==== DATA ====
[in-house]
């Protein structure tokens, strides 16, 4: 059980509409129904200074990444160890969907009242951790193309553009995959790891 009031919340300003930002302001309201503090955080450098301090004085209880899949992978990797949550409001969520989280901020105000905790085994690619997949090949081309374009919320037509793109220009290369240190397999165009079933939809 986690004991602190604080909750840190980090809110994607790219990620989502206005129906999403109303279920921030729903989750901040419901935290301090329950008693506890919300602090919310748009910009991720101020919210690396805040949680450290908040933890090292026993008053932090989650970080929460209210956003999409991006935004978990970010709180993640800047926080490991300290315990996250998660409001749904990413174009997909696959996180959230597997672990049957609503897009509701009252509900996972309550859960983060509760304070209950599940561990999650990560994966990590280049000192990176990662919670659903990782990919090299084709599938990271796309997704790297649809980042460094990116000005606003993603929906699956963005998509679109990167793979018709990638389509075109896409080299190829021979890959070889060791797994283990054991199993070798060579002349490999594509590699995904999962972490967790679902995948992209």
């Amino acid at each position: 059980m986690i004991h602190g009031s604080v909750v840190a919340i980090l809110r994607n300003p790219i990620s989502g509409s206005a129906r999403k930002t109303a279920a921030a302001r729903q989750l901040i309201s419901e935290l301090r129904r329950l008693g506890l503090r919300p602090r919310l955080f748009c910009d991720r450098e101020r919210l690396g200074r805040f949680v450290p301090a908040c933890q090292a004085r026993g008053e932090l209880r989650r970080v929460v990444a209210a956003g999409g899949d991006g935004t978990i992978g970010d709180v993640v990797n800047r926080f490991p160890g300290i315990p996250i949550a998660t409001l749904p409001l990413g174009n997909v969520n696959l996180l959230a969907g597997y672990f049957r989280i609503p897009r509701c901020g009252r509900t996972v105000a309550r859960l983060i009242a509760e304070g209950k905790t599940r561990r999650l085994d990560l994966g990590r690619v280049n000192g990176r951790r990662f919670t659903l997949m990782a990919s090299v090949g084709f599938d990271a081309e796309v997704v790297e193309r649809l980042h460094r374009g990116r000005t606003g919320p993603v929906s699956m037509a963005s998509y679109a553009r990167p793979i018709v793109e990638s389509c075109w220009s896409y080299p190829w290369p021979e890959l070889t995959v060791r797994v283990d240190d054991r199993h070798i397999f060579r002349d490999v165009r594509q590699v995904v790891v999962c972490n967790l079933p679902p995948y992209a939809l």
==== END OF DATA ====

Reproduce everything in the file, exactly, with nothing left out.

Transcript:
[in-house]
């Protein structure tokens, strides 16, 4: 059980509409129904200074990444160890969907009242951790193309553009995959790891 009031919340300003930002302001309201503090955080450098301090004085209880899949992978990797949550409001969520989280901020105000905790085994690619997949090949081309374009919320037509793109220009290369240190397999165009079933939809 986690004991602190604080909750840190980090809110994607790219990620989502206005129906999403109303279920921030729903989750901040419901935290301090329950008693506890919300602090919310748009910009991720101020919210690396805040949680450290908040933890090292026993008053932090989650970080929460209210956003999409991006935004978990970010709180993640800047926080490991300290315990996250998660409001749904990413174009997909696959996180959230597997672990049957609503897009509701009252509900996972309550859960983060509760304070209950599940561990999650990560994966990590280049000192990176990662919670659903990782990919090299084709599938990271796309997704790297649809980042460094990116000005606003993603929906699956963005998509679109990167793979018709990638389509075109896409080299190829021979890959070889060791797994283990054991199993070798060579002349490999594509590699995904999962972490967790679902995948992209």
């Amino acid at each position: 059980m986690i004991h602190g009031s604080v909750v840190a919340i980090l809110r994607n300003p790219i990620s989502g509409s206005a129906r999403k930002t109303a279920a921030a302001r729903q989750l901040i309201s419901e935290l301090r129904r329950l008693g506890l503090r919300p602090r919310l955080f748009c910009d991720r450098e101020r919210l690396g200074r805040f949680v450290p301090a908040c933890q090292a004085r026993g008053e932090l209880r989650r970080v929460v990444a209210a956003g999409g899949d991006g935004t978990i992978g970010d709180v993640v990797n800047r926080f490991p160890g300290i315990p996250i949550a998660t409001l749904p409001l990413g174009n997909v969520n696959l996180l959230a969907g597997y672990f049957r989280i609503p897009r509701c901020g009252r509900t996972v105000a309550r859960l983060i009242a509760e304070g209950k905790t599940r561990r999650l085994d990560l994966g990590r690619v280049n000192g990176r951790r990662f919670t659903l997949m990782a990919s090299v090949g084709f599938d990271a081309e796309v997704v790297e193309r649809l980042h460094r374009g990116r000005t606003g919320p993603v929906s699956m037509a963005s998509y679109a553009r990167p793979i018709v793109e990638s389509c075109w220009s896409y080299p190829w290369p021979e890959l070889t995959v060791r797994v283990d240190d054991r199993h070798i397999f060579r002349d490999v165009r594509q590699v995904v790891v999962c972490n967790l079933p679902p995948y992209a939809l």